Why You Should Stop Using Spray Sunscreen on Your Kids Right Now
The Louisiana sun can be brutal, and if you're a parent, keeping your kids safe from the sun's harmful UV rays is among your top priorities. Applying sunscreen to squirming children every two hours can be a difficult task, one which was seemingly made easier by the advent of spray-on sunscreen. Well, now an investigation by the Food and Drug Administration has prompted Consumer Reports to urge parents not to use spray-on sunscreen on or near children.
According to Consumer Reports, the FDA began investigating the risks of the chemicals in spray-on sunscreen being inhaled during application in 2011, but has yet to reach a verdict. While the investigation is ongoing, Consumer Reports is urging parents to stop using sunscreen of the spray variety on children until the FDA completes its analysis.
As if the thought of your child inhaling toxic chemicals isn't scary enough, spray-on sunscreens are flammable if they get too close to an open flame (like a grill) before thoroughly drying.
The American Academy of Dermatologists has issued a similar warning about spray-on sunscreens, saying using them often results in uneven coverage as well as inhalation.
If you're in a pinch and all you have is spray-on sunscreen, it's better to use it on your kids rather than leave their skin unprotected, but you should spray it onto your hands and then rub onto your child.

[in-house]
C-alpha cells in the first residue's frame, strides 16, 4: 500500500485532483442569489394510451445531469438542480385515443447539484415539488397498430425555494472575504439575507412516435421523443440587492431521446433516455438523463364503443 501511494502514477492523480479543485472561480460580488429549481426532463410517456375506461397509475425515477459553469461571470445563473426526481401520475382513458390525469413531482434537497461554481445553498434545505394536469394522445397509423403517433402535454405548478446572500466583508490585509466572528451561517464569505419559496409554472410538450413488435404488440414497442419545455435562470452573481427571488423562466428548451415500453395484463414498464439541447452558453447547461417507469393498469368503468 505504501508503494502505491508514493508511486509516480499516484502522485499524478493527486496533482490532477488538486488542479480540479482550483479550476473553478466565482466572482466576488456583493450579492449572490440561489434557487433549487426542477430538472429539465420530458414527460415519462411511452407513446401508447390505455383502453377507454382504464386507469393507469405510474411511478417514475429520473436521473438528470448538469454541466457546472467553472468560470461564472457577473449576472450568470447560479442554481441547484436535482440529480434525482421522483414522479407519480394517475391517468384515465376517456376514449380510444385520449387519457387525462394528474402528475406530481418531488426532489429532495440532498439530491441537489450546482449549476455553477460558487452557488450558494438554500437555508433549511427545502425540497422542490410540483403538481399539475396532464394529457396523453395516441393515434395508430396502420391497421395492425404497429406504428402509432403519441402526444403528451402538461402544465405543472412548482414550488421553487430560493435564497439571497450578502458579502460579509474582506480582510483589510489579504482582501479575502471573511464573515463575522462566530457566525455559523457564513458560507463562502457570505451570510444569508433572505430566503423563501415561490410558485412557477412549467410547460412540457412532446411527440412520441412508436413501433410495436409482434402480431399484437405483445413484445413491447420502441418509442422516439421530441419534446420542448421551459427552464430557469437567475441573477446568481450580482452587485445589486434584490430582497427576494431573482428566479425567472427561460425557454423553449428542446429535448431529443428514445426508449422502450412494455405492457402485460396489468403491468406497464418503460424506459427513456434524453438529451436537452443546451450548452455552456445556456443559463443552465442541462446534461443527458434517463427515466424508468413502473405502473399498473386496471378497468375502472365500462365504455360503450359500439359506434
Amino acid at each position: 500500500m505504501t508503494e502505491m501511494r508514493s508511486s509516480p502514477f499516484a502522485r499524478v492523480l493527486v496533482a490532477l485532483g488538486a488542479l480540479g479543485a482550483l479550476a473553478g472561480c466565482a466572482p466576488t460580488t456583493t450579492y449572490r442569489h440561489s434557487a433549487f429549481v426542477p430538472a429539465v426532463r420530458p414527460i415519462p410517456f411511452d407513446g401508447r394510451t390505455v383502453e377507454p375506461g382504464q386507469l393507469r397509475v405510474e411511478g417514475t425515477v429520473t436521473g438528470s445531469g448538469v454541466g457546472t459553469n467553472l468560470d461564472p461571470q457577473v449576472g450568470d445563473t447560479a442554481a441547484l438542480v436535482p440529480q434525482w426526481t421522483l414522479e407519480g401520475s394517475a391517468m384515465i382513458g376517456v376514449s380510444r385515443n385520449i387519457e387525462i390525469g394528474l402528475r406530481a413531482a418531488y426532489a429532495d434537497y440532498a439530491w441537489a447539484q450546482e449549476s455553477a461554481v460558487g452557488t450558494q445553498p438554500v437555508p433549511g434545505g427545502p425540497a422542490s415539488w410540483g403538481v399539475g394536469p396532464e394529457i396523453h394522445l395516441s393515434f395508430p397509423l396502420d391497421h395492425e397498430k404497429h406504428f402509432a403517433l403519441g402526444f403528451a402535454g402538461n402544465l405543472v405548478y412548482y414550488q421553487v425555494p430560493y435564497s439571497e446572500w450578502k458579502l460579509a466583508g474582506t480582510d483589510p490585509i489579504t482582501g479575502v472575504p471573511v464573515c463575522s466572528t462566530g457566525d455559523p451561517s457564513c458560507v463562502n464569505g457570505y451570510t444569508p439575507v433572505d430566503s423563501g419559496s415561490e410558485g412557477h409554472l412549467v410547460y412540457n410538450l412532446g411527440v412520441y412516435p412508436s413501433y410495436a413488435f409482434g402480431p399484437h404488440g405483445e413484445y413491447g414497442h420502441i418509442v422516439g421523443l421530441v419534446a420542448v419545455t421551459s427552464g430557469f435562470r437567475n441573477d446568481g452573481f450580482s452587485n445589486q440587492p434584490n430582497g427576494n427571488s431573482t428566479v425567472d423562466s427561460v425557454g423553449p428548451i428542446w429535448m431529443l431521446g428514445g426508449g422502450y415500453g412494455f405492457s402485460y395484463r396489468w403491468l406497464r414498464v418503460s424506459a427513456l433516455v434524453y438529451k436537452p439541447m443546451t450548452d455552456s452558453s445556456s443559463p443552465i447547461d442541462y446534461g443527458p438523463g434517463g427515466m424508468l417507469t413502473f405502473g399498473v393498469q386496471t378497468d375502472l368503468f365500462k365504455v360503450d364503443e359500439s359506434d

"Never spray sunscreen around or near the face or mouth. Spraying adequate amounts of the sunscreen into your hands and then applying the sunscreen can help avoid the fumes while also ensuring adequate coverage. When applying spray sunscreens on children, be aware of the direction of the wind to avoid inhalation," The AAD advises.
Tips For Keeping Kids Safe From Sun
When it comes to kids and the sun, the American Academy of Pediatricians to avoid exposing babies under 6 months to the the sun and to dress infants in lightweight long pants and shirts and brimmed hats. A minimal amount of sunscreen with at least 15 SPF can be applied to small areas, if necessary, the AAP says.
Older children should also wear hats with a brim, sunglasses and clothing with a tight weave to protect against UVA and UVB rays, the AAP says. They should also stay in the shade when possible and limit sun exposure between 10 a.m. and 4 p.m.
Children should use a sunscreen with an SPF 15 or greater that protects against UVA and UVB rays and reapply every two hours and after swimming or sweating, the AAP says.